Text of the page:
“The United States has been a little bit more forward-leaning into what the electrification of battlefield vehicles looks like. And so we’ve been working with them a little bit more actively on it,” says Goldfeder. “But the good news is everything we do for them, can then someday be replicated into the Canadian environment.”
Meanwhile, in Europe, the British Ministry of Defense awarded a one-year contract last month to Babcock International to convert four in-service military Land Rover Defenders, two protected vehicles and two general service vehicles from diesel to electric.
Once the retrofit is complete, the British Army’s Armoured Trials and Development Unit will run a series of experimental battlefield and military scenarios to test out the vehicle’s performance on steep terrain, wading and towing, as well as in different climates.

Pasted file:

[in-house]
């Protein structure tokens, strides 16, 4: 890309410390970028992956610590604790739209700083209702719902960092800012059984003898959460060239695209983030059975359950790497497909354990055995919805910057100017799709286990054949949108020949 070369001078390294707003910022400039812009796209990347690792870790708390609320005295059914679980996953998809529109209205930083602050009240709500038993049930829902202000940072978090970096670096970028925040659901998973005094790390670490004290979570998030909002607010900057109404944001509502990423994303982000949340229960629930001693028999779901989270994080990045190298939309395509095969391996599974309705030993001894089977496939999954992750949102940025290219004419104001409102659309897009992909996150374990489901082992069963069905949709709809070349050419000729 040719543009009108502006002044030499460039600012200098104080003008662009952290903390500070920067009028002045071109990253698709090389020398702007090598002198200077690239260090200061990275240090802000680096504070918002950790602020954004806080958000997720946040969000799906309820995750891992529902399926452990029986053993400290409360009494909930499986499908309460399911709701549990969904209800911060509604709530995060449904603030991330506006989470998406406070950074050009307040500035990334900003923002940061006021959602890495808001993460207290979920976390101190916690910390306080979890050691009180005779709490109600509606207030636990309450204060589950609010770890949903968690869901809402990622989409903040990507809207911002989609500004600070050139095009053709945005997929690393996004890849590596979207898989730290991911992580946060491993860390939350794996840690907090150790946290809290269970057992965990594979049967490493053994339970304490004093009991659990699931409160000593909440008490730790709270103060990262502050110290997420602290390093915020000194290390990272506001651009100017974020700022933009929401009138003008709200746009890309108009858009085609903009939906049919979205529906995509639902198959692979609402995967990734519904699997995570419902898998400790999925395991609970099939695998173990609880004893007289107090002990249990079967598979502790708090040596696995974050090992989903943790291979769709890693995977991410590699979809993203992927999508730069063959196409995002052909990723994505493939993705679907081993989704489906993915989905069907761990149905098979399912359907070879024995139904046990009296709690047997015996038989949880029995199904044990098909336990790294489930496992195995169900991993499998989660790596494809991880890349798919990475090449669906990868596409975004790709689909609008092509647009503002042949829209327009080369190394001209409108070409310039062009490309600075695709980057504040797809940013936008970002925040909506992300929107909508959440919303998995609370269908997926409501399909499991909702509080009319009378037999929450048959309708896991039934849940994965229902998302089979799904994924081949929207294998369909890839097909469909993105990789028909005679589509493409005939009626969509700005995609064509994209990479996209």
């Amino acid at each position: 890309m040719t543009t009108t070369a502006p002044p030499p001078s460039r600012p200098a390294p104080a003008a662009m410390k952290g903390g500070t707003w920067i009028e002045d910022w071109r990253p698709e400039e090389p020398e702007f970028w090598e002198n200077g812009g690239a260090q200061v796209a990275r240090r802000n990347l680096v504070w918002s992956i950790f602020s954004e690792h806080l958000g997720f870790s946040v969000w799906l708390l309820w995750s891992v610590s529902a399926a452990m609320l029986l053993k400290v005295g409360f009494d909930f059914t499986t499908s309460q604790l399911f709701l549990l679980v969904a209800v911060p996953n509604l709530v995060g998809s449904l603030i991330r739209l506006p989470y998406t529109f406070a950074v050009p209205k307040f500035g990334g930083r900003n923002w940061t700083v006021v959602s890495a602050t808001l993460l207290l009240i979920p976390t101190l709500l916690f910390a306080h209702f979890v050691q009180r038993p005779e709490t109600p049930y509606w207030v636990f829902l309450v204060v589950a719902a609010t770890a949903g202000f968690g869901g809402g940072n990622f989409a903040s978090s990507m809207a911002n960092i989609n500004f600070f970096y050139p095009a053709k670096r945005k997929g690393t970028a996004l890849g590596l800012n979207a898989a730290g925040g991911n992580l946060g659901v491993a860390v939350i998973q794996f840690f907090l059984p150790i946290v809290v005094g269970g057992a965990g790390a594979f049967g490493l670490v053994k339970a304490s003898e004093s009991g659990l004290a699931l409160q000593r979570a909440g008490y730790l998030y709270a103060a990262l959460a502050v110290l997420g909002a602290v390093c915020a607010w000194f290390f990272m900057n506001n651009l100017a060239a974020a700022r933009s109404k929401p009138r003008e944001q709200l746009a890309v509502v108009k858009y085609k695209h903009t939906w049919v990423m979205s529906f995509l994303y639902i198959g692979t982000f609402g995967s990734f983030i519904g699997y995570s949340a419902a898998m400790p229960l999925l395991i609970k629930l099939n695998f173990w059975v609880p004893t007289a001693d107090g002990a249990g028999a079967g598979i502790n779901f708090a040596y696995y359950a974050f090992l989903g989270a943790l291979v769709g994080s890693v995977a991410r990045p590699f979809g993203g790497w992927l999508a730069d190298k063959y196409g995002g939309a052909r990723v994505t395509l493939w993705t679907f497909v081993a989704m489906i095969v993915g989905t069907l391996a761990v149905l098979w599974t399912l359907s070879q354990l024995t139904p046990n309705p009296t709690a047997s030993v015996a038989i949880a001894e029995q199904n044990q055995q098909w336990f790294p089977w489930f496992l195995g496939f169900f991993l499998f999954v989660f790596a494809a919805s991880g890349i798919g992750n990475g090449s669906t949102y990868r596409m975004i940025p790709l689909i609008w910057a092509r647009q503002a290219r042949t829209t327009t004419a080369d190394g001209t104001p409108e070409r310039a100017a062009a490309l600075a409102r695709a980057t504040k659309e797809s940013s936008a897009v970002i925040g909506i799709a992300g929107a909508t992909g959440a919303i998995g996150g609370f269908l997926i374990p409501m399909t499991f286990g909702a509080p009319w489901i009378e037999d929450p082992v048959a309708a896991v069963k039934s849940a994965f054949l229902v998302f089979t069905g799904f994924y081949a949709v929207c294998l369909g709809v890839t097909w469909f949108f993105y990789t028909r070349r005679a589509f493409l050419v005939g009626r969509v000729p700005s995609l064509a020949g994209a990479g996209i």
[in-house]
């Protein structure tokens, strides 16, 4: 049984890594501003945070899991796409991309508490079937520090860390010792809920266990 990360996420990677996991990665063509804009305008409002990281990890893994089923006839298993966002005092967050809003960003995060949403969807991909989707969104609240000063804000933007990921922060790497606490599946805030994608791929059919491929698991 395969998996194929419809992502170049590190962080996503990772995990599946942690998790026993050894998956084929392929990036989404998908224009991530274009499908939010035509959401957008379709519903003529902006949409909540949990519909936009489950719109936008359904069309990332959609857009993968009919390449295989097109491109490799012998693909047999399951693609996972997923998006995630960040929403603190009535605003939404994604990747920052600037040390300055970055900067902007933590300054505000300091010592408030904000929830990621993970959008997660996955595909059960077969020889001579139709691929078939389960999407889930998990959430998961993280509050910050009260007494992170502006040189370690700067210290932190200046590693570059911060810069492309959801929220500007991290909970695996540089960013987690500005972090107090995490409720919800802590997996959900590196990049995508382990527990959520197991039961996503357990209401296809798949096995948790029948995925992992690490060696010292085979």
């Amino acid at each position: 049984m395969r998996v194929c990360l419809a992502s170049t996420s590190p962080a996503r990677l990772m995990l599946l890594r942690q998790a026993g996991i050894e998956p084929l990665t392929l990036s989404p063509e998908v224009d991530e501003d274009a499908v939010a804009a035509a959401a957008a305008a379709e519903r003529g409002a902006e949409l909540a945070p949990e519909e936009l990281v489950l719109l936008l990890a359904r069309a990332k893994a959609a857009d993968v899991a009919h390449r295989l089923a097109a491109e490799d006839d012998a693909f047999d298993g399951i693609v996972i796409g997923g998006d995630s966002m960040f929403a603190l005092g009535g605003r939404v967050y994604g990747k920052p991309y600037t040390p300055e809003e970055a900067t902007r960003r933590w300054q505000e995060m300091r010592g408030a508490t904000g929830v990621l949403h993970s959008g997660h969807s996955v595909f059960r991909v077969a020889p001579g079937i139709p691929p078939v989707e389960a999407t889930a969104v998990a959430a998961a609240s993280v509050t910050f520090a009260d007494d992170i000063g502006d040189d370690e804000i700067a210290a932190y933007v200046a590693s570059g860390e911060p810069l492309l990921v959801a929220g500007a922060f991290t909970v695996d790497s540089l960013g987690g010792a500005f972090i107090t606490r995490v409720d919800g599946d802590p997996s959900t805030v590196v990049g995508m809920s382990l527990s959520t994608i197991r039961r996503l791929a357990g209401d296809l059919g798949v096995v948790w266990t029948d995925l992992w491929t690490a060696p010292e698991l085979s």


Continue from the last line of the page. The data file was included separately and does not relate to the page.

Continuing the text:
Germany also has a couple of home-grown OEMs such as Flensburger Fahrzeugbau Gesellschaft (FFG) and Rheinmetall. Both are producing hybrid-electric and autonomous military defence vehicles.
The FFG’s Genesis is an eight-wheeled, all-wheel-drive infantry fighting vehicle that runs on a hybrid diesel-electric drive system.
Rheinmetall has the Autonomous Combat Warrior (ACW) Wiesel ground vehicle which comes equipped with an autonomy kit. The ACW Wiesel offers three modes of operation: manual control, remote control, and full autonomous mode. In autonomous mode, the vehicle can be programmed with waypoints using a tablet.
Enhanced sensor systems integrated into the ACW Wiesel allow it to avoid obstacles and follow a lead vehicle in convoy mode. It can also detect soldier behaviour and off-road terrain.
Electrifying military vehicles with allies